And the breed most likely to bite is….

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According to the Kennel Club, the number one breed in the UK is the Labrador.  This friendly, lovable breed has long been a family favourite.

However, with evidence suggesting most dog bites are from the family pet that’s had no previous history of biting, it follows that Britain’s most popular breed is also responsible for the highest number of canine attack personal injury claims, because there are more of them.  Other breeds that were highlighted in the report included German Shepherds, Staffordshire Bull Terriers and Border Collies.

This data comes from a report published by pet insurers Animal Friends.  The company found that almost a third of incidents involved delivery workers and postal staff.

In fact, Royal Mail revealed that in 2014, there were over 2,600 attacks on their staff, with Nottinghamshire recording the highest number of incidents.  Royal Mail postal workers deliver to over 29 million addresses across the country.  With nearly 10 million dogs in UK households, it follows that there’s going to be a greater risk for delivery men and women if a dog feels threatened, stressed or anxious at the approach of a stranger, or perceives his territory is under threat.

The report found that men were more likely to be bitten than women.  This could be due to males appearing to be more physically threatening to a dog, due their height, size, posture, facial expression[s] and movements as well as their deeper voices, compared to females.

According to the Hospital Episode Statistics, the number of dog bites increase in the summer months.  The data from the Animal Friends report supports this, with dog attacks on postal workers increasing by 10 per cent during the summer holidays.  It’s believed that this is because children and dogs are more likely to be out in the garden playing thanks to the fairer weather and longer days.

The most common injuries noted in the claims were finger amputations, scarring and nerve damage.

While this report doesn’t show Labradors in the best light, in January 2016 the Jack Russell Terrier came under fire.  Liverpool Police released figures that revealed Jack Russells were responsible for more bites in the city than any other breed.

While hospital admissions for injuries caused by dogs are up 76 per cent in the last ten years, the actual number of dog bites requiring hospital treatment is relatively low compared to the approximate 10 million dogs living in British households.  UK Hospital Episode Statistics 2014-2015 showed that:

  • Over 4,100 people were admitted for a dog bite
  • 70% of bites where to children aged under 10 years
  • Boys aged between 5 to 9 years were most likely to be bitten
  • Bites often occurred when the human attempted contact or to take something off the dog as it ate – or – was in possession of an item
  • Children are typically bitten in the head & neck area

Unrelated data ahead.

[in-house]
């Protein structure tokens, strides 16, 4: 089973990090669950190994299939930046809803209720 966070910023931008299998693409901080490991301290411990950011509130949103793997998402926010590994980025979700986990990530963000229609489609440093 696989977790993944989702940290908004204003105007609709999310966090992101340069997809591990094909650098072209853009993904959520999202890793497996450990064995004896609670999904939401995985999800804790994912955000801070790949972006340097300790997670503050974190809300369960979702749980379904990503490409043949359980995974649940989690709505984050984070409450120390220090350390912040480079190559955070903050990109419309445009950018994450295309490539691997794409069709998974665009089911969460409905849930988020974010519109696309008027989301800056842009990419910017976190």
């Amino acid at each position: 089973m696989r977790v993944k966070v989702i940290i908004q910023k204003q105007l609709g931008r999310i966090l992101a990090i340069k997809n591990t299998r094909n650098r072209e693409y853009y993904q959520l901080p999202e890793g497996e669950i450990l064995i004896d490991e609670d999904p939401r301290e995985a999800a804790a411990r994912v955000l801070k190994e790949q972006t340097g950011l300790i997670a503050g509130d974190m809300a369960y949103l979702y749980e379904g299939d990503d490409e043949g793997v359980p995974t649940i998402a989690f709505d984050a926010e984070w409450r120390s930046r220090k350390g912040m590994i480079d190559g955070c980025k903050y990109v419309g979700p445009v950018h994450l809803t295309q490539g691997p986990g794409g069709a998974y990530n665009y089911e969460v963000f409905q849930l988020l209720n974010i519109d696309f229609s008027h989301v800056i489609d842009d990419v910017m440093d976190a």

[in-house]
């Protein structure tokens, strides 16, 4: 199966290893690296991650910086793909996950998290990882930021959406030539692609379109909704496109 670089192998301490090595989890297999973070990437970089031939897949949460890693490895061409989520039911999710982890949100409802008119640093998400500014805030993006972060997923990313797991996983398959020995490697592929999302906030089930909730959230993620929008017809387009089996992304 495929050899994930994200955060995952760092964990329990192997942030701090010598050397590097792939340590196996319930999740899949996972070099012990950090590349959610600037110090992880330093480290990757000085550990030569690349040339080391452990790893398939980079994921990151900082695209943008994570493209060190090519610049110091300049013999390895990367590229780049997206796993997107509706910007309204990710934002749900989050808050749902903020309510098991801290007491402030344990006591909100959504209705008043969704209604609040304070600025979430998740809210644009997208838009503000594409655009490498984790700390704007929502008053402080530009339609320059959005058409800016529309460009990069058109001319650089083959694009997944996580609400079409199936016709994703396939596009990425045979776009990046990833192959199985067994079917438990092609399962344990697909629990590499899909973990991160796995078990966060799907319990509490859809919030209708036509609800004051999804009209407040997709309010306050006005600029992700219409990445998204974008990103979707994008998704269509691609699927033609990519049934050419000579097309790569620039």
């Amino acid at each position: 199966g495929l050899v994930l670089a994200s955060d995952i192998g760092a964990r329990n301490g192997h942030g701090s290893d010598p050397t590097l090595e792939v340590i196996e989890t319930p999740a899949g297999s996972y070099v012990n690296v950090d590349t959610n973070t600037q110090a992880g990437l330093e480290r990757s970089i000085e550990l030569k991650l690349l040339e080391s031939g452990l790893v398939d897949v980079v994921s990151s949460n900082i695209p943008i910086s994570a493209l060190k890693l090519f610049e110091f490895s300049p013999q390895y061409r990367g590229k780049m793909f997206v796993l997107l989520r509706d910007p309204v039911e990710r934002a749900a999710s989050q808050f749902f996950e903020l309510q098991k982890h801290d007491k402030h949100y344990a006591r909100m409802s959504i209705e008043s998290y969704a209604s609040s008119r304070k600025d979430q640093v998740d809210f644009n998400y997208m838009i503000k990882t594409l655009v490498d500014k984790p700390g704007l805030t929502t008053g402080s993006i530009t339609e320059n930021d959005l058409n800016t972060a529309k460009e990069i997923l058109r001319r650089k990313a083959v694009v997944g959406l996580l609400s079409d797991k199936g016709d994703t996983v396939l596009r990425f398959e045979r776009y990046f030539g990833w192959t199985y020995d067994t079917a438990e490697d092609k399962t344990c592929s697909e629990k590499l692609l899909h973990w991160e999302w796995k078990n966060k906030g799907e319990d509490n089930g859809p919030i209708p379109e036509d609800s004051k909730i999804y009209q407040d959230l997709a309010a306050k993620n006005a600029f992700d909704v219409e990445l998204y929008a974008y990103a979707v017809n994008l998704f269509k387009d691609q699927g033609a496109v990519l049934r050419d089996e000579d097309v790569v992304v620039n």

• A high percentage of these bites are on the child’s cheeks and / or lips
  • Most bites were from the family dog, where there was no history of biting

In my line of work, I have come across extremely docile Rottweilers and reactive Chihuahuas, so it’s important to remember that any dog is capable of biting.  That’s because aggression is a normal animal behaviour, however, it can become a real problem when the aggressive behaviours are ‘out of context’ and / or inappropiate.

David Ryan, a certified clinical behaviourist, says: “Any dog has the ability to use aggression, but it’s always dependent upon what they believe is happening to them.  When a dog uses aggression it’s almost invariably because it thinks that it’s under some form of threat.  For example, the threat could be to its personal safety, to take away something (or someone) it values highly, or by preventing it from doing something it really wants to do, which causes frustration.  Aggression can be used to control or reduce this challenge.  Theoretically every single dog, if pushed far enough, can and will use aggression.”

So, dog bites often occur due to a complete breakdown in communication between dog and human, where there is mismanagement and / or a lack of dog–handling knowledge.  Misreading the early warning signs that a dog is uncomfortable with any interactions can often lead to an escalation in behaviour, which may result in a dog bite if the stressor doesn’t go away or stop.  Click here to read more about ‘stress in dog’s’. 

With the changes in UK Dog Law over the last two years, it’s important that any responsible pet parent is aware that they can be liable for prosecution, let alone a heavy insurance claim, if their dog attacks or intimidates when it’s on their own property, which includes the garden, inside the home or car, as well as in a public place.  Click here to read the Kennel Club’s guide to UK Dog Law.

If you’re concerned about your pet’s behaviour, particularly towards strangers or the post man, then do seek help from a certified trainer.

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